An Entertainment At The Court Of The Sun King
The early personal reign of Louis was highly successful in both internal and foreign affairs. He advanced the idea of glorifying the monarch and monarchy through the arts. Louis was a discriminating patron of the great literary and artistic figures of France’s classical age, including Jean Baptiste Moliere and Jean Baptiste Lully. His state established or developed in rapid succession academies for painting and sculpture, inscriptions, French artists at Rome and science, followed by the Paris Observatory and the academies of architecture and music – for which he created for the pleasure of himself and his second wife, Madame de Maintenon. The literary Academie Francaise also came under formal royal control.
Jean Baptiste Poquelin, who took the “nom de plume” of Molière, was a playwright and actor, the son of a merchant who was upholsterer to the king. He is credited with the creation of French High Comedy, and the genius of his plays lay in exposing the hypocrisies and follies of his society through satire. Under royal patronage his troupe, performing at the Palais Royal, enjoyed continuous success until his death.
Jean-Baptiste Lully was the principal architect of what became known as the French Baroque style in the Baroque period. He dominated the French music scene in an almost monopolistic fashion during the seventeenth century. In February of 1653, Lully and Louis danced in the same ballet together for the first time. Coincidentally, it was in this ballet, Ballet de la nuit, that Louis XIV gained his nickname the “Sun King” from the role of the same name that he played so successfully. It was less than a month later that King Louis appointed Lully his compositeur de la musique instrumentale de Roi. This appointment began a lifelong relationship between the King and Lully. Lully collaborated with Molière and together they staged comédies-ballets . In his staged works, Lully insisted on literary distinction and dramatic unity. This new focus within dramatic musical works proved very popular in France where Lully’s finest works coincided with a peak in the French literary world.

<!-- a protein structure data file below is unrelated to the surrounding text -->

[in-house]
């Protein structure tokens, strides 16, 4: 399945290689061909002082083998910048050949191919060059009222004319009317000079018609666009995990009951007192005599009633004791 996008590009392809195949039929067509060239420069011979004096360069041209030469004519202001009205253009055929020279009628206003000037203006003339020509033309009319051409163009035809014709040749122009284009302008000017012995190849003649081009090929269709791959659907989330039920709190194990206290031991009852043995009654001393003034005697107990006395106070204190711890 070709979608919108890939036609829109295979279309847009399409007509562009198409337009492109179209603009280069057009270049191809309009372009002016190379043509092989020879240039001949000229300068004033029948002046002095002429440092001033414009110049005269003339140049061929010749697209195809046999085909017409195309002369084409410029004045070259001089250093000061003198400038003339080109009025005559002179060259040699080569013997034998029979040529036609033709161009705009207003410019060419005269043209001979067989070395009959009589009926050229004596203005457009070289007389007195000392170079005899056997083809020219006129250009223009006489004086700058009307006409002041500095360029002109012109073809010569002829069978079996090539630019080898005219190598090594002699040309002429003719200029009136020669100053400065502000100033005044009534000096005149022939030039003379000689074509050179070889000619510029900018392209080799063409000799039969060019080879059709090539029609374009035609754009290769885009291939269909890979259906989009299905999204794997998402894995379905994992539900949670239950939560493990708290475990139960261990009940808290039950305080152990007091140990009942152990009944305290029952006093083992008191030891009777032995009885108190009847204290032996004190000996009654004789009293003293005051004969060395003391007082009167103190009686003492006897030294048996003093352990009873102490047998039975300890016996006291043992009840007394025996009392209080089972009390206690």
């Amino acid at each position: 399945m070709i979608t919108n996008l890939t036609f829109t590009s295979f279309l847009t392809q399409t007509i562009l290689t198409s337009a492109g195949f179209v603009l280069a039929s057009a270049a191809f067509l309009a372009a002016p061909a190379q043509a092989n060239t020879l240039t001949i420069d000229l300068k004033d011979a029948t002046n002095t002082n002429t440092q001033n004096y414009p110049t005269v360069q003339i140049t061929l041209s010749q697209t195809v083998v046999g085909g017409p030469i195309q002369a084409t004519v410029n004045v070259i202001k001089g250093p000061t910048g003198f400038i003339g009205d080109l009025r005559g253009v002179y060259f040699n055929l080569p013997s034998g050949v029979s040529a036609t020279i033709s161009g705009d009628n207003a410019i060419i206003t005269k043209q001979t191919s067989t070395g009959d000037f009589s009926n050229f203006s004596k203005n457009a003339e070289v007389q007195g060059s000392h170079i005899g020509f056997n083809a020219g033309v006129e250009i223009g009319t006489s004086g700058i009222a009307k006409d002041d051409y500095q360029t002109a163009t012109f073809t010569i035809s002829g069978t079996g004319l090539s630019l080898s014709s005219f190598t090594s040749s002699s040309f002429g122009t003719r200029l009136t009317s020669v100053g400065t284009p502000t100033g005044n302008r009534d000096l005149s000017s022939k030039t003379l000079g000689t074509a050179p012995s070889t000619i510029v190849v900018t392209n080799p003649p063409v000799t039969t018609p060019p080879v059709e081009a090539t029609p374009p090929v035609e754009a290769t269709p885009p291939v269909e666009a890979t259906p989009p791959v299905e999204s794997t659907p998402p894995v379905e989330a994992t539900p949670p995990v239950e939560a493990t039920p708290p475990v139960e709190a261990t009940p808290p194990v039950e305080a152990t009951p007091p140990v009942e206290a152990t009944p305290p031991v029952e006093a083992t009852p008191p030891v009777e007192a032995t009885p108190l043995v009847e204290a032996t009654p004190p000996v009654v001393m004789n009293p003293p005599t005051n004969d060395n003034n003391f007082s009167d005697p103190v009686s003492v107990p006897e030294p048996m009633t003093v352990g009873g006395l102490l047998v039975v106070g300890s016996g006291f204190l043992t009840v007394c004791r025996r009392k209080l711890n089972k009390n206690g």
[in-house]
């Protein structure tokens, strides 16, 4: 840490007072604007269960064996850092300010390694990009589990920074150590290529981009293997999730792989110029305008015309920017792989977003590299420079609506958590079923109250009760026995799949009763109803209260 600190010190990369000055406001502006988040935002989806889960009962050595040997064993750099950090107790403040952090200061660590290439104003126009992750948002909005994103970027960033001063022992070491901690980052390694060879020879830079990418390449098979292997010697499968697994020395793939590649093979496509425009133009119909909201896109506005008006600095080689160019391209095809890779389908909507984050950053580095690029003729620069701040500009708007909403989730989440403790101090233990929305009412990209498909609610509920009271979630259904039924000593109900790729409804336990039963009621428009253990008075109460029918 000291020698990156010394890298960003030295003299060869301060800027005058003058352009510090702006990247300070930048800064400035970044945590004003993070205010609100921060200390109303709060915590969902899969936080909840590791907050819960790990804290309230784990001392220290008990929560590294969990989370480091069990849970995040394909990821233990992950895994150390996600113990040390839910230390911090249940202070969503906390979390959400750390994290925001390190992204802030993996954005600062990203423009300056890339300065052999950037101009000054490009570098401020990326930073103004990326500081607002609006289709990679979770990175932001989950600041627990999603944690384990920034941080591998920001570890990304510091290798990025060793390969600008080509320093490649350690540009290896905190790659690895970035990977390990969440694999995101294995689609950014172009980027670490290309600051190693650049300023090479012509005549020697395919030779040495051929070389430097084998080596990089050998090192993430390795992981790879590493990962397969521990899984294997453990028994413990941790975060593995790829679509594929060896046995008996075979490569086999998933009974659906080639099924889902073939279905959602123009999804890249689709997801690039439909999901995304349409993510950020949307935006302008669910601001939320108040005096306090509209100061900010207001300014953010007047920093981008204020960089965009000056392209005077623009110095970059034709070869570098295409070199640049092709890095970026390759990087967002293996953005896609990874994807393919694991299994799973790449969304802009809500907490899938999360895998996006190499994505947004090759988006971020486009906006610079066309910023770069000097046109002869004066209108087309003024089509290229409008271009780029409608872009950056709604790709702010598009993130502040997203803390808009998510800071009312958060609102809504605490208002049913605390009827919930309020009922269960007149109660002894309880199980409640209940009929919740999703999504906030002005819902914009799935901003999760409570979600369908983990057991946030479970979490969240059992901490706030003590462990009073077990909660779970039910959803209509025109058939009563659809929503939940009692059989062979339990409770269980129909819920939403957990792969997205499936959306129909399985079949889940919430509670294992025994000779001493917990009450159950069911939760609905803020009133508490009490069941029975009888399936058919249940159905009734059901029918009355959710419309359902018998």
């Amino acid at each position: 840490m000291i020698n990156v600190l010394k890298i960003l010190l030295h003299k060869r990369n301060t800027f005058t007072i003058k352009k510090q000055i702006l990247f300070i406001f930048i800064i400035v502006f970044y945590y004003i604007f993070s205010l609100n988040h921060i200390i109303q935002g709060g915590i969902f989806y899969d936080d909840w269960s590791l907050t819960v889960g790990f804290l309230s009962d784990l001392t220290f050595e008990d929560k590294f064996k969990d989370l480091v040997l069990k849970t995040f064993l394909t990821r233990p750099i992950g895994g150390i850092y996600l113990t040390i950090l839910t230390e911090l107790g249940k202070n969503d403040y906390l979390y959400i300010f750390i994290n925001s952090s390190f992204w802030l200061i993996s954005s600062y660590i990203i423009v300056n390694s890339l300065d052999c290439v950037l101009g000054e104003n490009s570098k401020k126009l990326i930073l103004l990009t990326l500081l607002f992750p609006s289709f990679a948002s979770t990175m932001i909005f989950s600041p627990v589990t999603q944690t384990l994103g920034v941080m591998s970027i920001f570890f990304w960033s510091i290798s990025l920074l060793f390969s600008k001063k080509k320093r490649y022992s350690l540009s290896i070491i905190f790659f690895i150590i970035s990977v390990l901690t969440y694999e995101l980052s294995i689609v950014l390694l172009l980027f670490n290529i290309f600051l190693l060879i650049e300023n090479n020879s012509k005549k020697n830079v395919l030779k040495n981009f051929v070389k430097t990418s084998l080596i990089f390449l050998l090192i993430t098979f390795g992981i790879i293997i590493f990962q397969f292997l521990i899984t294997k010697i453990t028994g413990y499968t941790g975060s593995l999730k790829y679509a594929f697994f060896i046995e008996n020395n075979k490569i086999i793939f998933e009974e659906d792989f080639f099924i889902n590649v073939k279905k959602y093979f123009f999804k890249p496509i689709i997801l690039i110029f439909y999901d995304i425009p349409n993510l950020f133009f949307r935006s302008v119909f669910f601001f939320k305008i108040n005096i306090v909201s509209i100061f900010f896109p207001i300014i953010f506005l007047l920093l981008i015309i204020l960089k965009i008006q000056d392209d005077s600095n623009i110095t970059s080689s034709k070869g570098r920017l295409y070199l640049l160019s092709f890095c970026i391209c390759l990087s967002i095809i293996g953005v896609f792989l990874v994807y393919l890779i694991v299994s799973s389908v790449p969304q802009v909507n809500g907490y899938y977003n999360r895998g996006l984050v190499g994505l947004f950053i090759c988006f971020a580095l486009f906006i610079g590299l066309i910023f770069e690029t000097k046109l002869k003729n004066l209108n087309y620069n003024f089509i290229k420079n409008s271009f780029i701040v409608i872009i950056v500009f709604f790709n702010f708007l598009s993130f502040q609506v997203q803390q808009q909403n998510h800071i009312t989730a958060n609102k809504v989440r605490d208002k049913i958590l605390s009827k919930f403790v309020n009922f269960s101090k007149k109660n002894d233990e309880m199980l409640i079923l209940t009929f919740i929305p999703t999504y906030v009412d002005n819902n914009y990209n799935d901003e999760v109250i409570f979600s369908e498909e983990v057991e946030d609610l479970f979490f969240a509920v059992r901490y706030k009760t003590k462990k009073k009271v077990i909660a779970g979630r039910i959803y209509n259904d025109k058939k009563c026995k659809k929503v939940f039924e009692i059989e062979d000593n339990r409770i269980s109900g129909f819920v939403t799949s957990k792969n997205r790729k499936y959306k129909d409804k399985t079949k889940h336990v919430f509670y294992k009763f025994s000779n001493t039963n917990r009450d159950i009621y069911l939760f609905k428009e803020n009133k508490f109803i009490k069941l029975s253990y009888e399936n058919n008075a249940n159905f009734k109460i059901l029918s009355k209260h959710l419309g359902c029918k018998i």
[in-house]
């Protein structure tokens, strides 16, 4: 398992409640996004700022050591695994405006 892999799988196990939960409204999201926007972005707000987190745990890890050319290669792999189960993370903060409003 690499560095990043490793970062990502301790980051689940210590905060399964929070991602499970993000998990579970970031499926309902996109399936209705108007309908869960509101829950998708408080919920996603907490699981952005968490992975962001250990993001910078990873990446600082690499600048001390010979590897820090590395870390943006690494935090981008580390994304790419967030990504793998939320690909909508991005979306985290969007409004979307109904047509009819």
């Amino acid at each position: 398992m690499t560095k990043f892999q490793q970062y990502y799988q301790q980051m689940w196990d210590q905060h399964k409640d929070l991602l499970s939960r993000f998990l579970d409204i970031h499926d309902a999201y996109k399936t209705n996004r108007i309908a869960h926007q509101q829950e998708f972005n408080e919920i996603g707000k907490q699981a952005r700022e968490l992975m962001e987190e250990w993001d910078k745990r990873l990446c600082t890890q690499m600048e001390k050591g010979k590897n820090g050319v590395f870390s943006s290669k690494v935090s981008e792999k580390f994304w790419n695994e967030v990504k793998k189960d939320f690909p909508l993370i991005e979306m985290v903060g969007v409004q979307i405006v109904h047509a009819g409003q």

Special Thanks to:
Joyce Mandeville, The T.W. Wood Gallery & Arts Center Celina Moore for the loan of our harpsichord – Lost Nation Theater, Ruth Richads, Certified Piano Technician, – Jim Lowe, The Times Argus Elizabeth Crean, Seven Days – Joan Stepenske – Vermont Opera Theater.
Stradivari and the “Davidov” Cello
Antonio Stradivari’s instruments are regarded as among the finest bowed stringed instruments ever created, are highly prized, and still played by professionals today. The top five world record prices paid for any musical instrument are for Stradivarius violins and were all sold at Christies ‘auctions for a collective price topping well over 10 million dollars.
Stradivari is most famous as a Master Luthier for the creation and his revolutionary redesigning of the standard violin, Even though no one really knows how exactly he formed his violins, or what methods he used, it can definitely be said that he incorporated advanced geometry and mathematics into his craftsmanship. However, Stradivari also made guitars, violas, cellos, and at least one harp — more than 1,101 instruments in all, by current estimates. Approximately 650 of these instruments still survive. Two famous Stradivarius cellos are are the Davidov Stradivarius, named for the famed Russian virtuoso, Karl Davidov, currently played by Yo-Yo Ma, and the Duport Stradivarius cello owned by Mstislav Rostropovich until his death in 2007.
Karl Davidov was an important Russian cellist of the nineteenth century. He was born in Latvia in 1838 into a musical family. Karl began piano lessons at the age of five, and took up the cello at twelve, with Heinrich Schmidt, principal cellist at the Moscow Theatre.